On View at Public Works Administration - 1627 Broadway - March 10-26, 2023
Review by Jak Ritger
The raucous political assailants responsible for art egregore, “Do Not Research” remap symbol-systems from within the heart of American spectacle: Public Works Administration gallery in Times Square. Sonic, The Hedgehog gives subway directions (in order to visit the show without going above ground) and explains the art collective’s “Downright Commitment to Fun!” in an Instagram Reel hyping the opening, edited by the show’s curator and the acerbic artist, Abbey Pusz. As an extension of Pusz past interrogations of mass-media spectacle, this exhibition brings together four artists exploring divergent paths to disintegrating the alienation baked into digital media by The Californian Ideology. By accessing the subtextual engines of populist images online the artworks tap into the sinking feeling that accompanies shifts in the Overton window and frustrations with political machines. This process finds agency within the binary logics of computation. Stories of revolt, desire, loss, exile and dangerous experimentation are burned into lines of videogame code, vector plots for laser engraving, spreadsheet cells and 13440-pixel video.
A mirrored obelisk centers the room as a symbolic resonator. Emma Murray’s hieroglyphs are loud and proud bumper stickers etched onto spectators’ selfies. The spectrum of slogans splinter out from reactions to wedge issues. Are you the COEXIST spelled out with all religions or guns? Or both? This artwork is anti-void, a whitehole of conflicting banners circling the drain of consensus reality. But, rather than comfortable nihilistic self-loathing that we expect from millennial art, “Yankee Monument” comes off as a hilarious rebuke of elite political totems themselves. The fringes have come back to haunt and taunt us. On top is the perfect id, Calvin pissing on your reflection and beliefs. But look through the poly-mirror to a bank of TV monitors forming an L near the ceiling of the gallery.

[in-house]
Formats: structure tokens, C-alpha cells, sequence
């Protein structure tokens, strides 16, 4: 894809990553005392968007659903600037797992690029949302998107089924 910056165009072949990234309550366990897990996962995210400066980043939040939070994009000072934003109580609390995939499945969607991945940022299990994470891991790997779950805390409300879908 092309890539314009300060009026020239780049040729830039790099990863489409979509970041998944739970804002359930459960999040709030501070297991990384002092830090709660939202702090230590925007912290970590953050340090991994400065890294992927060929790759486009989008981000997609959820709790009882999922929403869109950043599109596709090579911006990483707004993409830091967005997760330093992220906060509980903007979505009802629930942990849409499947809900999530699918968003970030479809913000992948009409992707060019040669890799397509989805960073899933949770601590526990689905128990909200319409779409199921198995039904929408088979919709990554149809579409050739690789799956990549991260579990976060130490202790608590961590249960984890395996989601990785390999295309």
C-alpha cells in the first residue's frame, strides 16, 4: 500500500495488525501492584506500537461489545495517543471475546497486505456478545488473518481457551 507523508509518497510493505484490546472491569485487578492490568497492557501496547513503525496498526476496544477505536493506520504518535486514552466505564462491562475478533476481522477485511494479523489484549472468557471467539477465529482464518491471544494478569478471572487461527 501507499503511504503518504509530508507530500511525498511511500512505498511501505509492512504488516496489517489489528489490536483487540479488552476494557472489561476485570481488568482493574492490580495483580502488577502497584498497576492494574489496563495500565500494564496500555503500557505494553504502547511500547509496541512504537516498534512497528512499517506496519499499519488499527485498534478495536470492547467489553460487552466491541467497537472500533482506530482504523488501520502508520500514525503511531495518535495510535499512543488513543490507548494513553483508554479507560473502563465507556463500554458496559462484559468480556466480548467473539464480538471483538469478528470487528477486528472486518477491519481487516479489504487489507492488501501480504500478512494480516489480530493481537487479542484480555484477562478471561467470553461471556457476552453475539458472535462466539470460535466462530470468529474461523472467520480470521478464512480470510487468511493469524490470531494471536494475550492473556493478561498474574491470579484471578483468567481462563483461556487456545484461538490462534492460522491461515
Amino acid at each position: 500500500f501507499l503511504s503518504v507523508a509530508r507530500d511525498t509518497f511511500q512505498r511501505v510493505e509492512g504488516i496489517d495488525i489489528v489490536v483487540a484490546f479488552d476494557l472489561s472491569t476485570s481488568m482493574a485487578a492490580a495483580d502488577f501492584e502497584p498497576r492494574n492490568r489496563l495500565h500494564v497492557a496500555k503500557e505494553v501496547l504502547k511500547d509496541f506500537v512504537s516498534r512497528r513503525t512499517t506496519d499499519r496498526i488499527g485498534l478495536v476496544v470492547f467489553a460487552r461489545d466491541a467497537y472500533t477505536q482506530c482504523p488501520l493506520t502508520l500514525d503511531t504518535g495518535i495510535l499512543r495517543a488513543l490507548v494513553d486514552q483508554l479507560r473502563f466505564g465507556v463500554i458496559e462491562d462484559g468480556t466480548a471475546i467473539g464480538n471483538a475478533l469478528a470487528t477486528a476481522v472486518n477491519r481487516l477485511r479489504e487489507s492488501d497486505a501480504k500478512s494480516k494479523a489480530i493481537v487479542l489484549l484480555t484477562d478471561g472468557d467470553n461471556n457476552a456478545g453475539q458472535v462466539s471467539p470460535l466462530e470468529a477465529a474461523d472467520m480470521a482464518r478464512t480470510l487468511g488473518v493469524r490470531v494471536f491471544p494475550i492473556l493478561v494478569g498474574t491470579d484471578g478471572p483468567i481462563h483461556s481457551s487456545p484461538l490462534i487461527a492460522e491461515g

“Lack Loop” sprawls out over a seven-channel extreme horizontal crawl of vignettes. Observe the reverie of Tomi Faison’s descent to newfound realization or ascending virtual being. Hot off a knockout solo at Smack Mellon, the director, performer, and all-around sensation is in transit forever on an endless transition. She is a Sovereign Citizen of the universe returning to Hegelian dialectics. She is berating and filming a cop during a traffic stop, doing notes app critical discourse and failing to bite the apple of desire due to the lack of front teeth while ideal Ai-generated anime girls melt and blister in the background. By focusing on this lack and the political struggle for a healthcare fix, Faison places herself at the center of conflict. Join her crawling the Frutiger Aero desktop background dodging blood runoff from a culvert. This updated utopian project is a desperate fight for survival from the meaninglessness of depression in a society hellbent on our annihilation. Against this Faison builds an orgy of analysis cloaked behind digital spiral mattes rendered safe from recuperation into the superstructure.